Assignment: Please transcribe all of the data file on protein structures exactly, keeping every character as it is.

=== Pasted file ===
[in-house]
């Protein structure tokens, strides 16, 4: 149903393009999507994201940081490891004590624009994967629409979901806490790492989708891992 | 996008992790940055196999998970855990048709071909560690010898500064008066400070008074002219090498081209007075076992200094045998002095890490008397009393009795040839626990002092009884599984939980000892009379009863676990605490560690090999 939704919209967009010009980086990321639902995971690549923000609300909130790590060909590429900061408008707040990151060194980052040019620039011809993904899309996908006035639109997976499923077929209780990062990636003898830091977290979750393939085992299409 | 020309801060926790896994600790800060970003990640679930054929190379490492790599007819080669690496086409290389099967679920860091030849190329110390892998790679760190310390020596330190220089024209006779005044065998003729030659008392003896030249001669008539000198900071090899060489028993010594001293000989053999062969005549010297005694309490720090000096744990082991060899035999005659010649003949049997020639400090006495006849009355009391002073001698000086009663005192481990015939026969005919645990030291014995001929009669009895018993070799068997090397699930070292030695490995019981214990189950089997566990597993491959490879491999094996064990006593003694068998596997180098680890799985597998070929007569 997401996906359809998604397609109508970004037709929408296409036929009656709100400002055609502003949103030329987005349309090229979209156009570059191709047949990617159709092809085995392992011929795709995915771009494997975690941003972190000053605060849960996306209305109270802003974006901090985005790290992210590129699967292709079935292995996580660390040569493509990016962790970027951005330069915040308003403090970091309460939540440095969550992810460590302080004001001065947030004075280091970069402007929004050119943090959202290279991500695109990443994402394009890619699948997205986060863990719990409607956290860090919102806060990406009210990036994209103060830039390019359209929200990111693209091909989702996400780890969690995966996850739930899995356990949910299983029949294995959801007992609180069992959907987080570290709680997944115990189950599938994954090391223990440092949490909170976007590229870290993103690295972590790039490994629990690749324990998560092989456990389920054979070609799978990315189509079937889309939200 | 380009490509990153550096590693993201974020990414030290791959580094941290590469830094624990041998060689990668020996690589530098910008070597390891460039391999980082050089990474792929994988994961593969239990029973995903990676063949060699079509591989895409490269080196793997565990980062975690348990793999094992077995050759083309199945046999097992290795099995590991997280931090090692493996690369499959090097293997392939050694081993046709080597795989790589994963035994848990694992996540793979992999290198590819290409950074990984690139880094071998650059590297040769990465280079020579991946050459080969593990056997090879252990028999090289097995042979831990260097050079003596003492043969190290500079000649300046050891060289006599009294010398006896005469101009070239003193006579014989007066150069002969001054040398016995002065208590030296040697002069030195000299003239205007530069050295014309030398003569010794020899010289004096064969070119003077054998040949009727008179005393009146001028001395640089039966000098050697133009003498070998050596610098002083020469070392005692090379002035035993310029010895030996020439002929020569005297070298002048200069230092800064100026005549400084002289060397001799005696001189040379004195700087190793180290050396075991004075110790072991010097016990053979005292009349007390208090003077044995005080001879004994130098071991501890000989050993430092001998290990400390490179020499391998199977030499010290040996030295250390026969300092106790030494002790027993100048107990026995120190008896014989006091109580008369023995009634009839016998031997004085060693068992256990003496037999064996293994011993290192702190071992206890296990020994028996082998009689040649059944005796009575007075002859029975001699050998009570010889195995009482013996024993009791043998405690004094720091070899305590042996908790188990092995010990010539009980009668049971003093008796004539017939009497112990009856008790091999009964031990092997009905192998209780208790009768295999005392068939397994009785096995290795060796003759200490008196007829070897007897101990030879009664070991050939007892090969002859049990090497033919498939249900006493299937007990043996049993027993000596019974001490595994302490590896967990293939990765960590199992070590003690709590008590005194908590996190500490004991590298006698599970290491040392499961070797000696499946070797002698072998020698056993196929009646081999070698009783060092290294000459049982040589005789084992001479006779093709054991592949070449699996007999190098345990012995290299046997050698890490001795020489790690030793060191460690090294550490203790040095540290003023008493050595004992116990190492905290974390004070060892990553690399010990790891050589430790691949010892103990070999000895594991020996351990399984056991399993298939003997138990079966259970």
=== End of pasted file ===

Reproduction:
[in-house]
């Protein structure tokens, strides 16, 4: 149903393009999507994201940081490891004590624009994967629409979901806490790492989708891992 | 996008992790940055196999998970855990048709071909560690010898500064008066400070008074002219090498081209007075076992200094045998002095890490008397009393009795040839626990002092009884599984939980000892009379009863676990605490560690090999 939704919209967009010009980086990321639902995971690549923000609300909130790590060909590429900061408008707040990151060194980052040019620039011809993904899309996908006035639109997976499923077929209780990062990636003898830091977290979750393939085992299409 | 020309801060926790896994600790800060970003990640679930054929190379490492790599007819080669690496086409290389099967679920860091030849190329110390892998790679760190310390020596330190220089024209006779005044065998003729030659008392003896030249001669008539000198900071090899060489028993010594001293000989053999062969005549010297005694309490720090000096744990082991060899035999005659010649003949049997020639400090006495006849009355009391002073001698000086009663005192481990015939026969005919645990030291014995001929009669009895018993070799068997090397699930070292030695490995019981214990189950089997566990597993491959490879491999094996064990006593003694068998596997180098680890799985597998070929007569 997401996906359809998604397609109508970004037709929408296409036929009656709100400002055609502003949103030329987005349309090229979209156009570059191709047949990617159709092809085995392992011929795709995915771009494997975690941003972190000053605060849960996306209305109270802003974006901090985005790290992210590129699967292709079935292995996580660390040569493509990016962790970027951005330069915040308003403090970091309460939540440095969550992810460590302080004001001065947030004075280091970069402007929004050119943090959202290279991500695109990443994402394009890619699948997205986060863990719990409607956290860090919102806060990406009210990036994209103060830039390019359209929200990111693209091909989702996400780890969690995966996850739930899995356990949910299983029949294995959801007992609180069992959907987080570290709680997944115990189950599938994954090391223990440092949490909170976007590229870290993103690295972590790039490994629990690749324990998560092989456990389920054979070609799978990315189509079937889309939200 | 380009490509990153550096590693993201974020990414030290791959580094941290590469830094624990041998060689990668020996690589530098910008070597390891460039391999980082050089990474792929994988994961593969239990029973995903990676063949060699079509591989895409490269080196793997565990980062975690348990793999094992077995050759083309199945046999097992290795099995590991997280931090090692493996690369499959090097293997392939050694081993046709080597795989790589994963035994848990694992996540793979992999290198590819290409950074990984690139880094071998650059590297040769990465280079020579991946050459080969593990056997090879252990028999090289097995042979831990260097050079003596003492043969190290500079000649300046050891060289006599009294010398006896005469101009070239003193006579014989007066150069002969001054040398016995002065208590030296040697002069030195000299003239205007530069050295014309030398003569010794020899010289004096064969070119003077054998040949009727008179005393009146001028001395640089039966000098050697133009003498070998050596610098002083020469070392005692090379002035035993310029010895030996020439002929020569005297070298002048200069230092800064100026005549400084002289060397001799005696001189040379004195700087190793180290050396075991004075110790072991010097016990053979005292009349007390208090003077044995005080001879004994130098071991501890000989050993430092001998290990400390490179020499391998199977030499010290040996030295250390026969300092106790030494002790027993100048107990026995120190008896014989006091109580008369023995009634009839016998031997004085060693068992256990003496037999064996293994011993290192702190071992206890296990020994028996082998009689040649059944005796009575007075002859029975001699050998009570010889195995009482013996024993009791043998405690004094720091070899305590042996908790188990092995010990010539009980009668049971003093008796004539017939009497112990009856008790091999009964031990092997009905192998209780208790009768295999005392068939397994009785096995290795060796003759200490008196007829070897007897101990030879009664070991050939007892090969002859049990090497033919498939249900006493299937007990043996049993027993000596019974001490595994302490590896967990293939990765960590199992070590003690709590008590005194908590996190500490004991590298006698599970290491040392499961070797000696499946070797002698072998020698056993196929009646081999070698009783060092290294000459049982040589005789084992001479006779093709054991592949070449699996007999190098345990012995290299046997050698890490001795020489790690030793060191460690090294550490203790040095540290003023008493050595004992116990190492905290974390004070060892990553690399010990790891050589430790691949010892103990070999000895594991020996351990399984056991399993298939003997138990079966259970």